Game-changer once again
Only when you have supreme confidence in your award-winning, sales-leading, benchmark vehicle can one even consider bringing forth such a change to the recipe. This is a delicate move on Ford's behalf. This is the equivalent of dropping a 4-cylinder in today's Mustang (yes, it's the way it used to be, I know). What is this alteration? Making a lesser-displacement turbocharged V6 an engine choice.
I can scarcely imagine what a discussion on dropping a turbocharged V6 in an F-150 would have sounded like in Dearborn five years ago. “Are you mad?” “What's the matter with you?” These are the words that would have been uttered by decision-makers to the one suggesting such a radical idea.
Today, the 2011 has a turbocharged V6 and it's only part of the new F-150's story, but it's by far the most significant. The other main characters in the Ford's tale are three other new engines, for a total of four. Not only is this the first time that a turbo engine finds its way into the belly of a pickup but, to my knowledge of recent automotive history, no one has ever introduced four new powerplants in the same sitting.
The Ford F-Series. The best selling, most recognizable pickup nameplate of all time. A few brief details to support this statement: Sales leader for 33 years (F-150), 2010 year-to-date sales up 29% (industry average at 9%), the F-150 is out-selling the GM Silverado and Sierra combined, the Super Duty has a near 40% share of the heavy-duty segment and, it's only going to get better.
The current F-150 came to be as a 2009 model-year truck and it reset the bar. The bar that it had set a few years prior. This truck was and is the stiffest, most substantial and tightest-feeling pickup of the segment. The Ram 1500, which has merits, comes in second thanks to its 2009 overall shakedown but Ford saw them coming, or so it seems. You obviously get the impression that you've bought a tank when perched behind the wheel of the F-150, however when you look around, you most evidently are not in a spartan tank cabin.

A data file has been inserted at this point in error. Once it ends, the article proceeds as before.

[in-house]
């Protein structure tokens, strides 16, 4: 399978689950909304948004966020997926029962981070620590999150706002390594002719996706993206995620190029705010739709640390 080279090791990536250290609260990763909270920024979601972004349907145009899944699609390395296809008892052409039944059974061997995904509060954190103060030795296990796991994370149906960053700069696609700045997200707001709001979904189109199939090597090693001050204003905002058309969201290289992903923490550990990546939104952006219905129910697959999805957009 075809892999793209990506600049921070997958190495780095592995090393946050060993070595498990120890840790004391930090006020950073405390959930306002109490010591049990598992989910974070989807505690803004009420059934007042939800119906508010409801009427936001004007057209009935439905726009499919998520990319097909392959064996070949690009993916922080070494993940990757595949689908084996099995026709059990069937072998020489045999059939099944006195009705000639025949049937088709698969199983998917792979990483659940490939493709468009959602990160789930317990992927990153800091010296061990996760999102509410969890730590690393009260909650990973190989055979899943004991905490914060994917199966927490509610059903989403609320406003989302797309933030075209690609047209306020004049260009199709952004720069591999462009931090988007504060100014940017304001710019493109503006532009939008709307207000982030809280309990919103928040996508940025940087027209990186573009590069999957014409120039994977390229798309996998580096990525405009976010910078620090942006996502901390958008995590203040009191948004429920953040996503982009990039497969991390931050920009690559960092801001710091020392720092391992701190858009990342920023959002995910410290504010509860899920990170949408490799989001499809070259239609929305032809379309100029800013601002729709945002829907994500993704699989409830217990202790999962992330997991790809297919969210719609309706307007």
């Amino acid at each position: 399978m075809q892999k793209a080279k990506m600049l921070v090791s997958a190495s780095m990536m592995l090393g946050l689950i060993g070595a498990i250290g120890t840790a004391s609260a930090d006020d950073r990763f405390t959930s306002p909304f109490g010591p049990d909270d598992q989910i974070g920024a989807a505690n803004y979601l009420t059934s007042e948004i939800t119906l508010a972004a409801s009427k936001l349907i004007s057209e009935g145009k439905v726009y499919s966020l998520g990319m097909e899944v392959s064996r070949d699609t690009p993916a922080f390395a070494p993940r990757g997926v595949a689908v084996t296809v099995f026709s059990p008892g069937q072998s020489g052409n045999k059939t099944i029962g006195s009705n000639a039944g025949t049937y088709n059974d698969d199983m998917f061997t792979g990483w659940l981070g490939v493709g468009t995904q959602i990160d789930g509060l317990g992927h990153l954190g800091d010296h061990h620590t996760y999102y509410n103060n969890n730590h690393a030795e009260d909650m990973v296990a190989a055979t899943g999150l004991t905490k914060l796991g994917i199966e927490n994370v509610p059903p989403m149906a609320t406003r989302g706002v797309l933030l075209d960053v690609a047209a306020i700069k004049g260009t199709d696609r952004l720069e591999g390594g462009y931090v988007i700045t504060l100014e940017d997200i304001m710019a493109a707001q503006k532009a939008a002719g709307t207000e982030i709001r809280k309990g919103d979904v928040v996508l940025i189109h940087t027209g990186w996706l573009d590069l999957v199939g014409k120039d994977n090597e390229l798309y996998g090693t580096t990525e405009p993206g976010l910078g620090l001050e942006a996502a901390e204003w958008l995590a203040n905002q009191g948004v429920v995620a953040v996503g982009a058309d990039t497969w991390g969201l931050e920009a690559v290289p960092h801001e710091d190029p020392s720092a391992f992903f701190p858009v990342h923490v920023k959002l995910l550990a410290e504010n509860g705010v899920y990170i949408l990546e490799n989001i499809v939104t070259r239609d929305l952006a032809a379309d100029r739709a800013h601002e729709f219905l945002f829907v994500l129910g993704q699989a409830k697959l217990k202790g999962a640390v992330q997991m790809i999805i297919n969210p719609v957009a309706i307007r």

I'm getting away from what I should really be writing about here but, and I've said this before about modern pickups, these things are really refined, comfortable and relatively easy to live with. Regardless of trim, the F-150 has good-to-great seats, an all-business dashboard and a Fiesta's trunk worth of storage in the passenger quarters. Fit and finish are superb and materials are top notch.
Over the years, Ford has listened to their customers and this is how they have managed to garner such praise for their product. Only one issue remained in fact and it was, yes was, the most important unaddressed issue common to a majority of pickup owners: fuel economy.
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